Due to Australia’s plaintiff favourable class action system, the number of class actions in Australian courts is at an all time high. Recently however headwinds appear to be developing as the US Chamber Institute for Legal Reform pushes for reform in the class action arena. Two reforms currently being considered by the Chamber concern introduction of a “threshold test” for plaintiffs to commence class actions in Australia and new regulatory control of litigation funding for class actions. Both these reforms would make it more difficult for plaintiffs, or plaintiff attorneys, to bring class actions in the Australian courts.

The introduction of a threshold test, along the lines of certification in the United States, would be a pivotal development for Australia’s plaintiff-friendly class action regime. A certification procedure will add an extra layer of threshold requirements to the class action rules, providing an opportunity for defendants to defeat some claims at an early stage. However, any such changes will probably still be some way off. Amongst other things, the successful introduction of a certification procedure in Australia would sensibly require agreement by both state and federal levels of government to minimise risk of forum shopping, where plaintiffs seek to bring claims in those states or territories that do not have a certification process.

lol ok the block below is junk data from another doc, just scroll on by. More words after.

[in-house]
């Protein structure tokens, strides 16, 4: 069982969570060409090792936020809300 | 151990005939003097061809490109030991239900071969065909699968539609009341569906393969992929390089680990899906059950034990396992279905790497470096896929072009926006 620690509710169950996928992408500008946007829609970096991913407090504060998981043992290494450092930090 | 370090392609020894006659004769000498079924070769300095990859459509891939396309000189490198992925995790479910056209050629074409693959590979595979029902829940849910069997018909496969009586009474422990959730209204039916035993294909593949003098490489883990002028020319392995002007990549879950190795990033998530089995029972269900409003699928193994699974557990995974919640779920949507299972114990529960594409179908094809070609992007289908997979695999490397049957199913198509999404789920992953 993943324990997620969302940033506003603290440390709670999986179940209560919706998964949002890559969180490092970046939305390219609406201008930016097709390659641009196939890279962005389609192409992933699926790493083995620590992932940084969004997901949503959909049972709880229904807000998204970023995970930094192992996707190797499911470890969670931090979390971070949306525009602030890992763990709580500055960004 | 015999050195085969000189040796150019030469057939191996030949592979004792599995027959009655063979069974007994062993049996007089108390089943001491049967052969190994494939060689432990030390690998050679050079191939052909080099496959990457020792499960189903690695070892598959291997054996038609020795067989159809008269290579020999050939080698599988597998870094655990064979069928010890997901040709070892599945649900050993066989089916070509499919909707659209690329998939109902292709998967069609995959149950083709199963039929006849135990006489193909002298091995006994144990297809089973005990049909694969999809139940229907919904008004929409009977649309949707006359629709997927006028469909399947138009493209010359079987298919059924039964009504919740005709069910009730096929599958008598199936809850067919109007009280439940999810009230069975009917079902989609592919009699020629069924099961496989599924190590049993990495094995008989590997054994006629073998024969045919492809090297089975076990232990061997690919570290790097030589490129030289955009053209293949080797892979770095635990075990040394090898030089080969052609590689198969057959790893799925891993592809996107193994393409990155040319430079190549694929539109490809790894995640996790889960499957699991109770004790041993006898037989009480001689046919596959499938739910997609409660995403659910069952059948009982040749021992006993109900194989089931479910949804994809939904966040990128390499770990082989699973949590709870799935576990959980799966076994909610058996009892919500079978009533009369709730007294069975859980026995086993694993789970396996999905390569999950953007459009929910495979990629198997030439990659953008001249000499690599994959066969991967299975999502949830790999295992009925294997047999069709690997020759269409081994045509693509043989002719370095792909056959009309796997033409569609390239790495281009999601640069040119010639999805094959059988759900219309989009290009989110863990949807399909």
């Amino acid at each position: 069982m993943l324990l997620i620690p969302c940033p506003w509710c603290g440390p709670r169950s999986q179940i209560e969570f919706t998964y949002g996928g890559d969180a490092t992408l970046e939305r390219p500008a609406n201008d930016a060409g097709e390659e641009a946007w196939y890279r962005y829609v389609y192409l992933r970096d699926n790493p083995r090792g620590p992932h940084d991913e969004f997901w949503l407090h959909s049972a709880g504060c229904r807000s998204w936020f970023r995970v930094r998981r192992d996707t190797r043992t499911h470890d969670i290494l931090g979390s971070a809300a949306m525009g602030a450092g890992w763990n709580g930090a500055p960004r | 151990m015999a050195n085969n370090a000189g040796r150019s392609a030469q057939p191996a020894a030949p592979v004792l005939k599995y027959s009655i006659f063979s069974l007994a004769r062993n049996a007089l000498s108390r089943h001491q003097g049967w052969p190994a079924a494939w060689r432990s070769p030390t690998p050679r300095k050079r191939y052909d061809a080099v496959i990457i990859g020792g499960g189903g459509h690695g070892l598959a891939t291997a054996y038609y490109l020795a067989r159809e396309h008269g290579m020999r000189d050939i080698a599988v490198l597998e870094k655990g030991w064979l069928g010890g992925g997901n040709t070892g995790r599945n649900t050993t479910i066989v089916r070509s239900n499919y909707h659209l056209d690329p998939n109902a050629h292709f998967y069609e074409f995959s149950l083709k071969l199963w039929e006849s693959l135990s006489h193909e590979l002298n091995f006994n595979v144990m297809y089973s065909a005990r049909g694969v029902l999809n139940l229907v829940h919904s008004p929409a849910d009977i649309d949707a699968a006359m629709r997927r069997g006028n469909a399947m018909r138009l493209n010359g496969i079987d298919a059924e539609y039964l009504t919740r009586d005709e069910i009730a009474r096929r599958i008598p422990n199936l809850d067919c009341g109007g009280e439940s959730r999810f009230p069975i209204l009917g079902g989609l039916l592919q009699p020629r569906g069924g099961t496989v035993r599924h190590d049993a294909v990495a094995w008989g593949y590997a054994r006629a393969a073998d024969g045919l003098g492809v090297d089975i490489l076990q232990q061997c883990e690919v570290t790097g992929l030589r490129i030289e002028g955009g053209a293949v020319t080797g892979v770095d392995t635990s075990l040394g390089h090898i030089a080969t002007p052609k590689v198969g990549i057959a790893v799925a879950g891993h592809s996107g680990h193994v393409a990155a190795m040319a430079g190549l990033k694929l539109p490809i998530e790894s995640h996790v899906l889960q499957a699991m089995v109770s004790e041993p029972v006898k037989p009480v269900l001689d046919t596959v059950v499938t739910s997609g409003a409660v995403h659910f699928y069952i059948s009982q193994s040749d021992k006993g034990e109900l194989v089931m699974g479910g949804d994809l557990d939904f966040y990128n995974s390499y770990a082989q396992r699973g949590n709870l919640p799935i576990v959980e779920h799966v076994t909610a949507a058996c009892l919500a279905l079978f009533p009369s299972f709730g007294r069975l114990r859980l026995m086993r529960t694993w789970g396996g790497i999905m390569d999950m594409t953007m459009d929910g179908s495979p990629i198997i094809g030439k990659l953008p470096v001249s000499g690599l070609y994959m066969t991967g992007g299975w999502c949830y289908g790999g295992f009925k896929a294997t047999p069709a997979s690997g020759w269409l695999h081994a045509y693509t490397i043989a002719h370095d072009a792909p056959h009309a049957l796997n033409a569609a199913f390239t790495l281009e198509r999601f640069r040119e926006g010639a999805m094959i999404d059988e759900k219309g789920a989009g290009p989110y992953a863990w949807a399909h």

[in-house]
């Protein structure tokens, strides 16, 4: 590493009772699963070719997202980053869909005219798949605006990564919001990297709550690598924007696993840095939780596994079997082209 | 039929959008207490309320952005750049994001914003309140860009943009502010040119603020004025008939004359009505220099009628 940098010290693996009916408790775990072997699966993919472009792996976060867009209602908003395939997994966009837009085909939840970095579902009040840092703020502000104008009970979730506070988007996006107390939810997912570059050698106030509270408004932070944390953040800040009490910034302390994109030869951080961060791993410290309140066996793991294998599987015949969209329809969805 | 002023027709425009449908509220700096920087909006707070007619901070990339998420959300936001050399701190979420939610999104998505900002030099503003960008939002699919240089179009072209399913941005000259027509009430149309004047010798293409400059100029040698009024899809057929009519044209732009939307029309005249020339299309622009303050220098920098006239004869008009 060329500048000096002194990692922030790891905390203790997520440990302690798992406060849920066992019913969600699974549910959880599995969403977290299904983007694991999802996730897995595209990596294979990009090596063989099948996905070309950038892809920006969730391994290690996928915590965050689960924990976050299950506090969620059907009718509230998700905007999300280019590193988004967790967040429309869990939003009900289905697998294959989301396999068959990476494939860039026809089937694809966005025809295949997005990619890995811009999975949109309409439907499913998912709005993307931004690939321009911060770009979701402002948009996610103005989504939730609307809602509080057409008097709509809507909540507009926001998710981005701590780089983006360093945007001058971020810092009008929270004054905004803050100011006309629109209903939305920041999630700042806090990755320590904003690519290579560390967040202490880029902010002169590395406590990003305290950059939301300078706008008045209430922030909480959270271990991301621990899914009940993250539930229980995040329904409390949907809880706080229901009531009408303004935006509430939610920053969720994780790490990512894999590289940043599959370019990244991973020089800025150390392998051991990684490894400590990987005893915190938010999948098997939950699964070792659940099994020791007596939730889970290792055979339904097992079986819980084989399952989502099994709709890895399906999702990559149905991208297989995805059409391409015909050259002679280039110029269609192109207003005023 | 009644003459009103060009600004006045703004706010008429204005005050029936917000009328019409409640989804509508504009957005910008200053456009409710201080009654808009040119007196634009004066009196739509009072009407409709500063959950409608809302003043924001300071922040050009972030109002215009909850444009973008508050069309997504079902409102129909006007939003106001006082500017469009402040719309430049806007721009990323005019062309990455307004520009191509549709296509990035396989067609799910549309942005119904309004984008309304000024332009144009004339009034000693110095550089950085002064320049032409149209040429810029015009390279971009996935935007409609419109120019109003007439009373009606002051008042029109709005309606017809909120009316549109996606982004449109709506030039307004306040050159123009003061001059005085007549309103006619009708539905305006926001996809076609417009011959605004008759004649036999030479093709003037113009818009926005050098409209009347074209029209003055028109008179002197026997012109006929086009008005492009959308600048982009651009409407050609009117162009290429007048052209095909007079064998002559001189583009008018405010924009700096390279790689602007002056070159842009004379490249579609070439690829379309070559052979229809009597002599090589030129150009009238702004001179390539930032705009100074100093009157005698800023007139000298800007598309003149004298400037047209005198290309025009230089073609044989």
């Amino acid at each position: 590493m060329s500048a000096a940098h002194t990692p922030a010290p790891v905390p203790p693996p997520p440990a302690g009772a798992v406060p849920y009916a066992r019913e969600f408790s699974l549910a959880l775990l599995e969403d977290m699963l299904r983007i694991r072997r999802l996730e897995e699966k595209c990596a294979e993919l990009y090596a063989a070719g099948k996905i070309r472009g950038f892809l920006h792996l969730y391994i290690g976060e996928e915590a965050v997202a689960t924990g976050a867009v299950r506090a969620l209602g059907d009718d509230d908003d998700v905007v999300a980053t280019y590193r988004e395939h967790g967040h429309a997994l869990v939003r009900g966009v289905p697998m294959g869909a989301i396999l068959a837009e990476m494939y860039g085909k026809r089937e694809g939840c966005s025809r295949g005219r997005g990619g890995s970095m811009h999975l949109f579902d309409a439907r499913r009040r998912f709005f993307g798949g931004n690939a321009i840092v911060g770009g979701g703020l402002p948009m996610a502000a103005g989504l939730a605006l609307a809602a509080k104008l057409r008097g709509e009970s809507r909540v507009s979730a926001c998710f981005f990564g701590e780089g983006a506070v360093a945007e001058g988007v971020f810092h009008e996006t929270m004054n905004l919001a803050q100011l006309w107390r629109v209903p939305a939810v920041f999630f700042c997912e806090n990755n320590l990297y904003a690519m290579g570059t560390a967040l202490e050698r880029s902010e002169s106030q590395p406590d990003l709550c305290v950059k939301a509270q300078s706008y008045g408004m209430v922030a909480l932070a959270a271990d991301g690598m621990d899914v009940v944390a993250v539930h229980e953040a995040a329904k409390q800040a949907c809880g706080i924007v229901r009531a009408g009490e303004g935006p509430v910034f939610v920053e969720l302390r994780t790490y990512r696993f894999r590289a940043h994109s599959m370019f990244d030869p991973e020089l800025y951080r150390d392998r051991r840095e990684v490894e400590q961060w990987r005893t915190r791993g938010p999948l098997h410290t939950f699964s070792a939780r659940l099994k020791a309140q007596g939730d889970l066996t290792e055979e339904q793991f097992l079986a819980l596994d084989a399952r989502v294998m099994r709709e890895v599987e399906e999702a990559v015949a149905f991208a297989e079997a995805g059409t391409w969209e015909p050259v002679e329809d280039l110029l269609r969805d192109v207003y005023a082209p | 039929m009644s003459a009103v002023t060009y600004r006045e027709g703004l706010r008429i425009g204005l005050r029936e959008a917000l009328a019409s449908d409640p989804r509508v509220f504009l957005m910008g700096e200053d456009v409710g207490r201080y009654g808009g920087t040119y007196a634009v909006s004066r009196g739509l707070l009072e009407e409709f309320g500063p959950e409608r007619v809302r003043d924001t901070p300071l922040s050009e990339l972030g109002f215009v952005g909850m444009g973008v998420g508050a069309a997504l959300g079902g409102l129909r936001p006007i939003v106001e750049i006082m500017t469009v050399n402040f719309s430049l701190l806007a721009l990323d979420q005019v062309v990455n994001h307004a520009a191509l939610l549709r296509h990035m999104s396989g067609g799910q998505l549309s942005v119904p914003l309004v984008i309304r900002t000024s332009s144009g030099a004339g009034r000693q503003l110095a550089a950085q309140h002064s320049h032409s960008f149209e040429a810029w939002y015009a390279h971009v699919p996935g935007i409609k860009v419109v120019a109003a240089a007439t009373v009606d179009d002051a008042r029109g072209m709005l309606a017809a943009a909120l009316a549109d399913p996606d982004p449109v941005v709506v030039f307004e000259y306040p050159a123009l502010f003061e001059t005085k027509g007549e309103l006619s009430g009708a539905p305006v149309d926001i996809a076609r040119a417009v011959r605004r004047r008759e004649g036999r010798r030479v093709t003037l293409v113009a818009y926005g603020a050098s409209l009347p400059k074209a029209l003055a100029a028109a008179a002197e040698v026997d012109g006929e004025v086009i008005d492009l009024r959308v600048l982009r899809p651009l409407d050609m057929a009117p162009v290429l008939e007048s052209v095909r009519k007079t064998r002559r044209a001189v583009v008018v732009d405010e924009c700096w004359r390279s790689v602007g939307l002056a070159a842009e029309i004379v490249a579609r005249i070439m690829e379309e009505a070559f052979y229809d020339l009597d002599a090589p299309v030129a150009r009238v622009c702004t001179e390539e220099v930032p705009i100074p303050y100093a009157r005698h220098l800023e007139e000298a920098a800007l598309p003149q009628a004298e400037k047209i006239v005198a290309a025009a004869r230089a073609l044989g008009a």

The Chamber will also consider whether litigation funding for class actions in Australia should be regulated. The institute has in the past expressed concern that litigation funding undercuts claimant control over lawsuits. This is because litigation funders inherently want to protect their investment and therefore seek control over strategic decisions in the lawsuit. There is also concern that companies engaged in litigation funding are too closely connected with, or even owned by, law firms fishing for and running class action litigation. If litigation funding currently plays a role in the growing number of class actions commenced in Australian courts, regulating litigation funding may prevent baseless claims being brought at the expense of respondents and result in a decrease in class actions commenced in Australia. 

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